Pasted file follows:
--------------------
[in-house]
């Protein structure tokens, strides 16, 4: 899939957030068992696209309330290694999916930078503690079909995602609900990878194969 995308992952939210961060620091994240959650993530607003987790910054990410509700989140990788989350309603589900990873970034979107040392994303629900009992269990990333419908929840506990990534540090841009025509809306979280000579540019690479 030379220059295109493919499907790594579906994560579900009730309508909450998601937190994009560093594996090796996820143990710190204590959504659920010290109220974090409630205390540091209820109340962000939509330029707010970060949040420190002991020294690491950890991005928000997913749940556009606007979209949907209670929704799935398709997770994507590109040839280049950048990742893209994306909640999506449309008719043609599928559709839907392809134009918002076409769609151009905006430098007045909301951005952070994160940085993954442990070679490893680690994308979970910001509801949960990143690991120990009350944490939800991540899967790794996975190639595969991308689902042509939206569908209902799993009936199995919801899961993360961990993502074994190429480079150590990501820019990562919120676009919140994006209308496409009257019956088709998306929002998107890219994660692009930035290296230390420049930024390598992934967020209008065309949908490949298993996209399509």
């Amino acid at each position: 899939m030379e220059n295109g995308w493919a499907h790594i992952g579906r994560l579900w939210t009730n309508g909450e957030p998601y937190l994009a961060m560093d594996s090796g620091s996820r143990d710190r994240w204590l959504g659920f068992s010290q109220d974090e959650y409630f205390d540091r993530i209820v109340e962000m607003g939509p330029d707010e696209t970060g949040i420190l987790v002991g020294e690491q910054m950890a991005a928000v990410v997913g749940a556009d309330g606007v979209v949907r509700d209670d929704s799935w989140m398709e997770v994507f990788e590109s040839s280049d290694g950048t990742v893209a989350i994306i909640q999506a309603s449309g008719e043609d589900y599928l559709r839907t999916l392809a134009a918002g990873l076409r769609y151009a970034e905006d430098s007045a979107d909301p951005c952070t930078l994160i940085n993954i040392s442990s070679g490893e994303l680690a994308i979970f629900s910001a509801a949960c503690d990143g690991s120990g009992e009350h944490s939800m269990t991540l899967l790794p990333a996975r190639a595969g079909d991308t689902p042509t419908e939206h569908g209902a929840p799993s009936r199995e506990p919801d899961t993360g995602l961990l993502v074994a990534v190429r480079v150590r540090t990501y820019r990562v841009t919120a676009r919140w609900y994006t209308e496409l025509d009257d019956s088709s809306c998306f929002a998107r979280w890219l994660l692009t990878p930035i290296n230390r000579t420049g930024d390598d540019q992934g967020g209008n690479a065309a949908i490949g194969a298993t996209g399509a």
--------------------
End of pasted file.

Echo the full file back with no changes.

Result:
[in-house]
């Protein structure tokens, strides 16, 4: 899939957030068992696209309330290694999916930078503690079909995602609900990878194969 995308992952939210961060620091994240959650993530607003987790910054990410509700989140990788989350309603589900990873970034979107040392994303629900009992269990990333419908929840506990990534540090841009025509809306979280000579540019690479 030379220059295109493919499907790594579906994560579900009730309508909450998601937190994009560093594996090796996820143990710190204590959504659920010290109220974090409630205390540091209820109340962000939509330029707010970060949040420190002991020294690491950890991005928000997913749940556009606007979209949907209670929704799935398709997770994507590109040839280049950048990742893209994306909640999506449309008719043609599928559709839907392809134009918002076409769609151009905006430098007045909301951005952070994160940085993954442990070679490893680690994308979970910001509801949960990143690991120990009350944490939800991540899967790794996975190639595969991308689902042509939206569908209902799993009936199995919801899961993360961990993502074994190429480079150590990501820019990562919120676009919140994006209308496409009257019956088709998306929002998107890219994660692009930035290296230390420049930024390598992934967020209008065309949908490949298993996209399509």
């Amino acid at each position: 899939m030379e220059n295109g995308w493919a499907h790594i992952g579906r994560l579900w939210t009730n309508g909450e957030p998601y937190l994009a961060m560093d594996s090796g620091s996820r143990d710190r994240w204590l959504g659920f068992s010290q109220d974090e959650y409630f205390d540091r993530i209820v109340e962000m607003g939509p330029d707010e696209t970060g949040i420190l987790v002991g020294e690491q910054m950890a991005a928000v990410v997913g749940a556009d309330g606007v979209v949907r509700d209670d929704s799935w989140m398709e997770v994507f990788e590109s040839s280049d290694g950048t990742v893209a989350i994306i909640q999506a309603s449309g008719e043609d589900y599928l559709r839907t999916l392809a134009a918002g990873l076409r769609y151009a970034e905006d430098s007045a979107d909301p951005c952070t930078l994160i940085n993954i040392s442990s070679g490893e994303l680690a994308i979970f629900s910001a509801a949960c503690d990143g690991s120990g009992e009350h944490s939800m269990t991540l899967l790794p990333a996975r190639a595969g079909d991308t689902p042509t419908e939206h569908g209902a929840p799993s009936r199995e506990p919801d899961t993360g995602l961990l993502v074994a990534v190429r480079v150590r540090t990501y820019r990562v841009t919120a676009r919140w609900y994006t209308e496409l025509d009257d019956s088709s809306c998306f929002a998107r979280w890219l994660l692009t990878p930035i290296n230390r000579t420049g930024d390598d540019q992934g967020g209008n690479a065309a949908i490949g194969a298993t996209g399509a």